Divorce has a significant impact on children. Many may feel guilty and may believe they are the cause of the divorce. Some may become aggressive or begin to withdraw. Divorce can introduce lots of new emotions to kids that can be challenging to process. Parents may be able to help their children by working through the divorce together. Mediation offers that path forward.
Mediation is an alternative to divorce litigation that brings two disputing parties to a resolution together. It focuses on communication and compromise — two beneficial aspects of functional families.
Distinct differences with mediation
Mediation differs from litigation in several ways, each of which may provide a benefit to the children:
- Confidentiality: Courtroom litigation becomes a matter of public record, meaning everything you say may return in a future lawsuit. With mediation, everything said is confidential, protecting children from learning anything unfortunate said by their parents during a heated exchange.
- Mediator: In a courtroom, a judge will listen to arguments and hand out a ruling. In mediation, the couple will agree on a neutral third party to serve as the mediator. This individual will use communication and empathy practices to help disputing parties understand each other’s concerns. A mediator will guide the couple toward a resolution that satisfies each party, and one upon which they both agree. Learning these communication skills may help co-parents work together throughout their parenting relationship.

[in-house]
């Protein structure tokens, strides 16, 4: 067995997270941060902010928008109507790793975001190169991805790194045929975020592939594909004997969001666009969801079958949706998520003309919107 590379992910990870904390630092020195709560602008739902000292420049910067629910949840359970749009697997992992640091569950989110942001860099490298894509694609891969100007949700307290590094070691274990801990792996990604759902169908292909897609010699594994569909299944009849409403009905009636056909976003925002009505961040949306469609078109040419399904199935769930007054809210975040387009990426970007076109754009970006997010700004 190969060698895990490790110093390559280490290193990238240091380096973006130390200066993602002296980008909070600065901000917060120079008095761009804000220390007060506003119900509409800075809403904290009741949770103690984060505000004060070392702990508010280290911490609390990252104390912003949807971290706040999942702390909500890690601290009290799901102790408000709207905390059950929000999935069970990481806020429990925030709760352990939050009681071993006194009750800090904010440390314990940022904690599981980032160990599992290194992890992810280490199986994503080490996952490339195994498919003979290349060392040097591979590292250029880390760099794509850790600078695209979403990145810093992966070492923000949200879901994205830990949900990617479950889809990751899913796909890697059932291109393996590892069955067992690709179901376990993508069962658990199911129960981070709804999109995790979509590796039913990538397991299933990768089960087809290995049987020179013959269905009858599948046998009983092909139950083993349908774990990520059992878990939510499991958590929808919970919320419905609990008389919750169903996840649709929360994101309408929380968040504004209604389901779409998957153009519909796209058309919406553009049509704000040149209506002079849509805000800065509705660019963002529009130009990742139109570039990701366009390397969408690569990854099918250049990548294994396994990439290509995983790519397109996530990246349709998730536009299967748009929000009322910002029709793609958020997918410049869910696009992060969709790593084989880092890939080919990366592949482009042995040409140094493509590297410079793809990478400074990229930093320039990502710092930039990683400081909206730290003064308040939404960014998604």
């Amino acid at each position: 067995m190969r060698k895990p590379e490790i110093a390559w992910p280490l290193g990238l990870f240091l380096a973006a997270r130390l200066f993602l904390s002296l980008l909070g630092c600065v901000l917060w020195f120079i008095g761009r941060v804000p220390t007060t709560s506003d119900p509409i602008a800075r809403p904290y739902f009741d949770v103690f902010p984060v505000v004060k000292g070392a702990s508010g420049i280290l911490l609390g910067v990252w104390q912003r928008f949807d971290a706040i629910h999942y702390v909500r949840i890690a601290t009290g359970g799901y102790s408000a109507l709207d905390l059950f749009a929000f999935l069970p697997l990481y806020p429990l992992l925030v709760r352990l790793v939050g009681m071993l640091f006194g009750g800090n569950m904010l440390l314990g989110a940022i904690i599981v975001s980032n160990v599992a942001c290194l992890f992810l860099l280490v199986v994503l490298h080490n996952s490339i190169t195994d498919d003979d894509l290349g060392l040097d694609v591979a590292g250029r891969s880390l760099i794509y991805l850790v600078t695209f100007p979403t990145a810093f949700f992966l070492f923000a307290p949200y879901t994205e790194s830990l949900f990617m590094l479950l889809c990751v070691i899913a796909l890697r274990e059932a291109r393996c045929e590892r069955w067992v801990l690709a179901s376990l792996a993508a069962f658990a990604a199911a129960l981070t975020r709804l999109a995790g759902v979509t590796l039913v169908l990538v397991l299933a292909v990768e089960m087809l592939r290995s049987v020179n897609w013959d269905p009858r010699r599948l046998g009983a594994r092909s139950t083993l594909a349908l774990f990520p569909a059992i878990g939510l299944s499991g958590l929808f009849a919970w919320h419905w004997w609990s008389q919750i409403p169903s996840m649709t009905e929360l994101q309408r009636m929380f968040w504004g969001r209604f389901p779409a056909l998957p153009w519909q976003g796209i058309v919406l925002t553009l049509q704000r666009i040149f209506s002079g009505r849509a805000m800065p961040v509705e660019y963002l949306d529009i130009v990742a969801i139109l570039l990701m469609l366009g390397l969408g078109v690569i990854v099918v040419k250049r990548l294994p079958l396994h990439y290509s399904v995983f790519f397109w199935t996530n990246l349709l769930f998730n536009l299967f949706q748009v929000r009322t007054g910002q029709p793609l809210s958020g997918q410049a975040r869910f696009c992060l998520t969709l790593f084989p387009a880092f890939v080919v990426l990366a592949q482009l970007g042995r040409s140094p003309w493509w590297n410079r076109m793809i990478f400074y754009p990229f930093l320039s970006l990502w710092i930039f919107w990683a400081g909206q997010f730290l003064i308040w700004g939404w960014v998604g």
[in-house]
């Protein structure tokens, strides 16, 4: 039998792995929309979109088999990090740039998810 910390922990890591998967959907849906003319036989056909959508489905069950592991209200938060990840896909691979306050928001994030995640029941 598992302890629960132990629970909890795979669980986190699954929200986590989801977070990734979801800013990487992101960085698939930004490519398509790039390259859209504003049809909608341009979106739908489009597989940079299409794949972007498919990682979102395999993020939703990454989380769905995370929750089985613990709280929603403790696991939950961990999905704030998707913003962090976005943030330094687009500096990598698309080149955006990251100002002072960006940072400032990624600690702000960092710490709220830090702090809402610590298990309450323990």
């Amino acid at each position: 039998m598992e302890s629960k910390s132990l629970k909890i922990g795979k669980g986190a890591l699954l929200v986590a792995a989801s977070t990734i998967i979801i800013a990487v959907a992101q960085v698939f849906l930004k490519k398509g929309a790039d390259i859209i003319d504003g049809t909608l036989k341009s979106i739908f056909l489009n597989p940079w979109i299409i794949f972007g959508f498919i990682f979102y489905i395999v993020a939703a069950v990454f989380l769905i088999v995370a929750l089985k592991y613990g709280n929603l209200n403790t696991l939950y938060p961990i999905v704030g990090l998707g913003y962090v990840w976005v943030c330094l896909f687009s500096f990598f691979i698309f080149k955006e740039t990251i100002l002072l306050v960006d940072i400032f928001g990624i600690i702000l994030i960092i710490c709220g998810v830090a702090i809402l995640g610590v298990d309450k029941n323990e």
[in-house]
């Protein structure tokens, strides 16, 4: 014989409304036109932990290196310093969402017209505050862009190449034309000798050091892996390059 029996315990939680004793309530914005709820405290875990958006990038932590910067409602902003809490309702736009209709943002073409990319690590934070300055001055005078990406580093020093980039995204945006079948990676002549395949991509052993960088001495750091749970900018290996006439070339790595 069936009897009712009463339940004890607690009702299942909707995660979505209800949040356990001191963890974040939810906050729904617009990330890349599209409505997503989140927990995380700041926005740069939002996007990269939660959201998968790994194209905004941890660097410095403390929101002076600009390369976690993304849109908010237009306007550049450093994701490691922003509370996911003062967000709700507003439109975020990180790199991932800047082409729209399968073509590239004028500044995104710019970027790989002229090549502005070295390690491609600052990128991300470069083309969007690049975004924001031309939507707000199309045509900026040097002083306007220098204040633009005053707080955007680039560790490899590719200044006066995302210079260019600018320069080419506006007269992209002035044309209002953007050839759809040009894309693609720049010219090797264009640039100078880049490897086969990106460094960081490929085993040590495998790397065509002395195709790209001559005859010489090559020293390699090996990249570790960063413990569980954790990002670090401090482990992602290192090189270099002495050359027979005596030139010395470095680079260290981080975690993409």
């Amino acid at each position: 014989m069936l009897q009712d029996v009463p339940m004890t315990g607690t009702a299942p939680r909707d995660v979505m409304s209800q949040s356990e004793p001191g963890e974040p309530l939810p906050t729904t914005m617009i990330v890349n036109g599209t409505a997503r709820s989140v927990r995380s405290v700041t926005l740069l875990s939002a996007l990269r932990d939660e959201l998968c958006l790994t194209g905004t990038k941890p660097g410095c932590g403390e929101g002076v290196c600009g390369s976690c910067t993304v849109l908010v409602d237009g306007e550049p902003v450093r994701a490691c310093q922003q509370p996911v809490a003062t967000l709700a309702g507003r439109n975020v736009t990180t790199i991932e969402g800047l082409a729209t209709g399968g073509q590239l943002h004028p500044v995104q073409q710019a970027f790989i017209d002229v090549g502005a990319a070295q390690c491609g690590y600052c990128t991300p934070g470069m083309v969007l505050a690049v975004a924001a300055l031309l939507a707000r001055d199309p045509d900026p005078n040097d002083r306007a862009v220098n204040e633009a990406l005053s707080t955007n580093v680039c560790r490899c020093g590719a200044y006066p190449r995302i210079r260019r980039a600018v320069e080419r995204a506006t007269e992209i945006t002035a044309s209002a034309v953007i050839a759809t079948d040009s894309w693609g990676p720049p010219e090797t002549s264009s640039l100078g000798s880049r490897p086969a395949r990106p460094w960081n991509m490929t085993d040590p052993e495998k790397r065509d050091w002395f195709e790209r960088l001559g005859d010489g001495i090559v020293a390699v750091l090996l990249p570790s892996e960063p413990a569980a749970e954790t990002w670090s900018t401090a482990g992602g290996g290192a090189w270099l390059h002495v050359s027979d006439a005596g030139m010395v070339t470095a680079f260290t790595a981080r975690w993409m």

- Outside of a courtroom: Due to court schedules, civil cases may spend years in litigation. Depending on the age of the children, this can take up a significant portion of their life. Mediation does not occur inside a courtroom or within a court schedule. Two motivated people may find a satisfactory resolution within months, allowing a family to move on from the trauma of separation and focus on building their new family dynamic.
- Enthusiastic compliance: People who use mediation to resolve disputes tend to stick to those resolutions. If a future dispute does arise, mediated agreements also outline procedures for resolving those disputes as well, usually through more mediation.
Use the method best for the family
Sometimes abusive situations do not allow for a mediated divorce. In those cases, litigation may be the only option for a concerned parent. In those cases, a judge will usually rule in favor of what is best for the children. With mediation, holding similar guidelines will help disputing parties maintain their priorities. Anyone going through a divorce may want to bring their questions to a local lawyer experienced with family law. An attorney can help navigate the paperwork of divorce and allow parents to keep their focus on the children.